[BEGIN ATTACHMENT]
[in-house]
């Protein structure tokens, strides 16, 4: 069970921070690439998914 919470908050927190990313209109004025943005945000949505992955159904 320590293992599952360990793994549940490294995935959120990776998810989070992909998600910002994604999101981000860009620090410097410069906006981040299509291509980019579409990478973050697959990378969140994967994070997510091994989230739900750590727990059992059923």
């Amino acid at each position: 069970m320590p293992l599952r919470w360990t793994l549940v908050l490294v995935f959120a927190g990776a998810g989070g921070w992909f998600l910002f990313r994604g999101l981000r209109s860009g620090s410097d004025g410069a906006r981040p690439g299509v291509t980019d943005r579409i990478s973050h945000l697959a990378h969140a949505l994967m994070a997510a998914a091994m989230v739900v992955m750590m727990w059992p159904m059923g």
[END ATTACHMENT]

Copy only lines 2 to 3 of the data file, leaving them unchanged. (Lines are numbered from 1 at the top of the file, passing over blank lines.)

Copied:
């Protein structure tokens, strides 16, 4: 069970921070690439998914 919470908050927190990313209109004025943005945000949505992955159904 320590293992599952360990793994549940490294995935959120990776998810989070992909998600910002994604999101981000860009620090410097410069906006981040299509291509980019579409990478973050697959990378969140994967994070997510091994989230739900750590727990059992059923």
């Amino acid at each position: 069970m320590p293992l599952r919470w360990t793994l549940v908050l490294v995935f959120a927190g990776a998810g989070g921070w992909f998600l910002f990313r994604g999101l981000r209109s860009g620090s410097d004025g410069a906006r981040p690439g299509v291509t980019d943005r579409i990478s973050h945000l697959a990378h969140a949505l994967m994070a997510a998914a091994m989230v739900v992955m750590m727990w059992p159904m059923g």